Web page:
Sunday, March 15, 2009

Not all that lives are our friends.

Toxic mold in your home.

Learn the truth about toxic mold, symptoms of toxic mold syndrome, how to protect your home and family, and how to test for mycotoxin.
Mold is a microscopic organism or fungi that grows in damp environments. There are about 200,000 harmless types of mold; they pose no threat to our health. It’s a good thing most mold is harmless because it is quite omnipresent. It can be found in soil, in the air, and wherever there is moisture, oxygen, and some organic matter. You'll find mold in gardens, on some grasses and weeds, on grains like corn and wheat; It especially likes moist, shady areas. Mold can also be found indoors, in your home or work place.
There are four environmental factors that must exist in order for mold to thrive. If you remove any of these items, mold would not be able to survive. Those four factors are: • Mold Spores that are circulating in the environment - This is not a problem, since mold spores are literally everywhere they would be impossible to eliminate
• Food - mold is not finicky! Virtually any substance that is a carbon based organic material will provide sustenance for mold
• Temperature - mold likes to live in the same temperatures that people like, so our homes will usually provide a very cozy place for mold to “start a family!”
• Moisture - mold likes it wet. A humidity level of about 70% is required for most molds to grow. Since people usually live in environments that have less humidity, moisture is the one factor (out of the four) that is the easiest to control
Toxic Mold in the News
So why is mold in the news with stories of exhorbitant litigation, serious respiratory illness, asthma, cancer, and the contamination of buildings so damaged they required extensive mold remediation or demolition?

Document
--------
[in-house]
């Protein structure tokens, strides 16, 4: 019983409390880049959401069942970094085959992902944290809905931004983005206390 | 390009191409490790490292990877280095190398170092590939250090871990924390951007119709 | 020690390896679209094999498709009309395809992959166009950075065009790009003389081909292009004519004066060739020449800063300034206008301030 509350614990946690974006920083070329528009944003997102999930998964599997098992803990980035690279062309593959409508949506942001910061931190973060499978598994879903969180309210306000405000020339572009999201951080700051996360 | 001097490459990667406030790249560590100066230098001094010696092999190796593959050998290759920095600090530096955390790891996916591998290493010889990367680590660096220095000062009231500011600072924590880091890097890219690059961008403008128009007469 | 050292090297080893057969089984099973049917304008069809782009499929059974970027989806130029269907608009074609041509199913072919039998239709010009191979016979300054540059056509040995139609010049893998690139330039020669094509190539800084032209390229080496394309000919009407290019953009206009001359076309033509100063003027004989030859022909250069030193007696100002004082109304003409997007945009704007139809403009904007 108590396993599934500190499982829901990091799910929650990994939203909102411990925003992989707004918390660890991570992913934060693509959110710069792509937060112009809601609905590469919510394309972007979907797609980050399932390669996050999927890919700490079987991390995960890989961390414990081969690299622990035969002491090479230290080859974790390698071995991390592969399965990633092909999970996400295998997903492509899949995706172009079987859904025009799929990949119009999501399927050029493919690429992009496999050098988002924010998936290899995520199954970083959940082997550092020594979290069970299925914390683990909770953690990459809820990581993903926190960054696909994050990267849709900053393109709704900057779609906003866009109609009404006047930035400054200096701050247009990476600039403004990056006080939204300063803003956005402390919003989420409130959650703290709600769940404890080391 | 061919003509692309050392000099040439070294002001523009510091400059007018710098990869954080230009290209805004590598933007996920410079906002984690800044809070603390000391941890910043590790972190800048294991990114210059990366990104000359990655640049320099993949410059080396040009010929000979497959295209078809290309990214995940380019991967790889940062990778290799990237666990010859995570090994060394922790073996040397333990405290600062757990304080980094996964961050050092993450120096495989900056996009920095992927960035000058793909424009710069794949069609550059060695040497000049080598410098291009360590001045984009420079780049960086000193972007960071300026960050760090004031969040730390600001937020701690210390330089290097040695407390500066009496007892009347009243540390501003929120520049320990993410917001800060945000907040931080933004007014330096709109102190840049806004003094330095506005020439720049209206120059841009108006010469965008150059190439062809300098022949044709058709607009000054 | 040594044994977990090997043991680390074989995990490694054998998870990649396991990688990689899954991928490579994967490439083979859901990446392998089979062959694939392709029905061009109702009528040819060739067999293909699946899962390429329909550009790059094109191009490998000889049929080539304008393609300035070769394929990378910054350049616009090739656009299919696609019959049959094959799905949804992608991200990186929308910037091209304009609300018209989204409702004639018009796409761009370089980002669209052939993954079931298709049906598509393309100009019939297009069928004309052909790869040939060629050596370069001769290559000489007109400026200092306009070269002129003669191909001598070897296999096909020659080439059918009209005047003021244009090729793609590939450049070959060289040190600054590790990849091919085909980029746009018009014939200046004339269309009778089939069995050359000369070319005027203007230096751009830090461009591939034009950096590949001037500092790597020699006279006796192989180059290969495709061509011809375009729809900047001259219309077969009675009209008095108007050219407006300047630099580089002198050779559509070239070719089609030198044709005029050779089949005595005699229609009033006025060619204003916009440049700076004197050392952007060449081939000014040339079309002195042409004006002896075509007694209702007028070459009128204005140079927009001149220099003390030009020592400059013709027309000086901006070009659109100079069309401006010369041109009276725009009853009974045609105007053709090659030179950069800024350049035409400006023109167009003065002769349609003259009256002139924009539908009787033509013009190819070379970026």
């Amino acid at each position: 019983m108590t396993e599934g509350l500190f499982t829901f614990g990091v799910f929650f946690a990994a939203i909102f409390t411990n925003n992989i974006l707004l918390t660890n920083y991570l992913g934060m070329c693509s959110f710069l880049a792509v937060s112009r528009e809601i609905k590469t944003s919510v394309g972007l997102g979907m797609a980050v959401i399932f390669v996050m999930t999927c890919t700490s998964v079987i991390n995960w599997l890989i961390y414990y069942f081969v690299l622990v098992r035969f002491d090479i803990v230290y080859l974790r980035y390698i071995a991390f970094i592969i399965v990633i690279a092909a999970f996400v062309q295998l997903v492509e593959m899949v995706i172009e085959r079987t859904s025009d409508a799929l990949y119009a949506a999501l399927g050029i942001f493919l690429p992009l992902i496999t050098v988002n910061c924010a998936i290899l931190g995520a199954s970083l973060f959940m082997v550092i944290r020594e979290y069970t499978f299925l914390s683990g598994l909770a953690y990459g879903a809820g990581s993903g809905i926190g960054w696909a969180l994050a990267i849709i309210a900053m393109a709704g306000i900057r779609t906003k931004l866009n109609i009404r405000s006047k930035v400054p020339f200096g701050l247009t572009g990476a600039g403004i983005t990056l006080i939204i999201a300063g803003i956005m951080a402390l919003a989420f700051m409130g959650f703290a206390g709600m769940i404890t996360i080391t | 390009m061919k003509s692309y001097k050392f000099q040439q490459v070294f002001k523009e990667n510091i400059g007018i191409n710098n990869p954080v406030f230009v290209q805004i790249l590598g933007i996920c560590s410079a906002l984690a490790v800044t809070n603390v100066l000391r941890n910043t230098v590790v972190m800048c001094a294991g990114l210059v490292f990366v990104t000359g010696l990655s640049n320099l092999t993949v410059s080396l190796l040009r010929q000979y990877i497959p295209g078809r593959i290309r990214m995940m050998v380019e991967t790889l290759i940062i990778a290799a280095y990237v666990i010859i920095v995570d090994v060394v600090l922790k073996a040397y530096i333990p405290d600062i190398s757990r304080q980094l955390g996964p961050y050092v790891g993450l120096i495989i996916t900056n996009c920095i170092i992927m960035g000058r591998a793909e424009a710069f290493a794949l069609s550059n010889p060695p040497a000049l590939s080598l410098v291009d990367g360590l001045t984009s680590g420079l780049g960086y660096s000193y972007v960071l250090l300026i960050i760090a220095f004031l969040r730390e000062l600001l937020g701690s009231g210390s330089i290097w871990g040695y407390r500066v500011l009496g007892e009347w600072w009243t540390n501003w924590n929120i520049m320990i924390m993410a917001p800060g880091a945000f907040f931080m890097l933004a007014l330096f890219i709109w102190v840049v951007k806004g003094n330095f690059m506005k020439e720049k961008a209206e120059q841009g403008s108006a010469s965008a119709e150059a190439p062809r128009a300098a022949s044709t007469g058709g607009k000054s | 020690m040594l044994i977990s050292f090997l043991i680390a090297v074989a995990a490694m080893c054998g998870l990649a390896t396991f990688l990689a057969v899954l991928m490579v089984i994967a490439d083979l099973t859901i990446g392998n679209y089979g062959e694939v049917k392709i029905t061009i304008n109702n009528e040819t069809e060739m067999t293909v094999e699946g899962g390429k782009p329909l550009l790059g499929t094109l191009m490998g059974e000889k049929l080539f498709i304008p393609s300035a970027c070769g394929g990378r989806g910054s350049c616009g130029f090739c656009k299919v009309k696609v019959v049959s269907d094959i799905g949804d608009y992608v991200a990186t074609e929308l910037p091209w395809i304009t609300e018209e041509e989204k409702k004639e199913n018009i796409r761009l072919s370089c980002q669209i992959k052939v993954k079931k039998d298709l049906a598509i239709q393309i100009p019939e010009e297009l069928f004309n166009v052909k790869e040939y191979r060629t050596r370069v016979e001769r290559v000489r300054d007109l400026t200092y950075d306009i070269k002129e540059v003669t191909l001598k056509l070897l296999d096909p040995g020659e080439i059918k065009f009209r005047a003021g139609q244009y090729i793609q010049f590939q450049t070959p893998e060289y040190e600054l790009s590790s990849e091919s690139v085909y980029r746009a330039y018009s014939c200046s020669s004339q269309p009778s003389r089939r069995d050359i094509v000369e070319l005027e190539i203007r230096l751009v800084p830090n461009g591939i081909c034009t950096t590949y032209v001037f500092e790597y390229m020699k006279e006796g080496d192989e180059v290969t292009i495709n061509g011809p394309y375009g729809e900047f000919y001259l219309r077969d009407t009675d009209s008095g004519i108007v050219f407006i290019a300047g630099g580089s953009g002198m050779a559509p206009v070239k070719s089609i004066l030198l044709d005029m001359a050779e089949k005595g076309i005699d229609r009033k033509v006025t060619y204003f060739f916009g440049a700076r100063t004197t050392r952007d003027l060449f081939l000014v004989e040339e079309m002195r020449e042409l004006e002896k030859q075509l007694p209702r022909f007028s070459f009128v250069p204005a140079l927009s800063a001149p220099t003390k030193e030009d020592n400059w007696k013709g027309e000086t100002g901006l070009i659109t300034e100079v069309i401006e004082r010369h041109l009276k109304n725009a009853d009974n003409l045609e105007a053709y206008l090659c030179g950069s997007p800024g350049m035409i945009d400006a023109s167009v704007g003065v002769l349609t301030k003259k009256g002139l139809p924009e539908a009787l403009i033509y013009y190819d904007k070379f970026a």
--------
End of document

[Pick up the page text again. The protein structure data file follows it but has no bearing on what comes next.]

A handful of mold types are dangerous and they present a serious health threat if they take hold and multiply in your home. This type of mold is referred to as toxic mold or toxic black mold, and when it multiplies, it sends dangerous spores called mycotoxins into your living environment. These mycotoxins interfere with cell and DNA function, resulting in serious health problems. Official names of these mycotoxins include: trichothecenes, beta glucans, nitric oxides, and aflatoxins.
A few of the most dangerous molds are named: stachybotrys mold or black mold, penicillium, and aspergillus; and they have been associated with respiratory illness, skin rashes, memory problems, and brain damage. Diseases are also associated with toxic mold exposure: kidney cancer, esophagus cancer, leukemia, and liver cancer.
Physicians are experiencing an increase in patients with toxic mold symptoms. No wonder, it is estimated that mold affects about 25% of the homes in the U.S. Why is the incidence of mold on the rise? We are not entirely certain. However, when you combine building materials like sheetrock with moisture from a plumbing leaks, you have a fertile breeding ground for mold. Even without household leaks, contemporary building practices that utilize air-tight construction and energy conservation techniques create a more fertile ground for mold to multiply, since houses such as this do not allow air to readily flow in and out. To make matters worse, modern central heating and air conditioning systems circulate mold spores very efficiently, greatly facilitating their ability to reproduce. Are we creating efficient-modern, toxic buildings?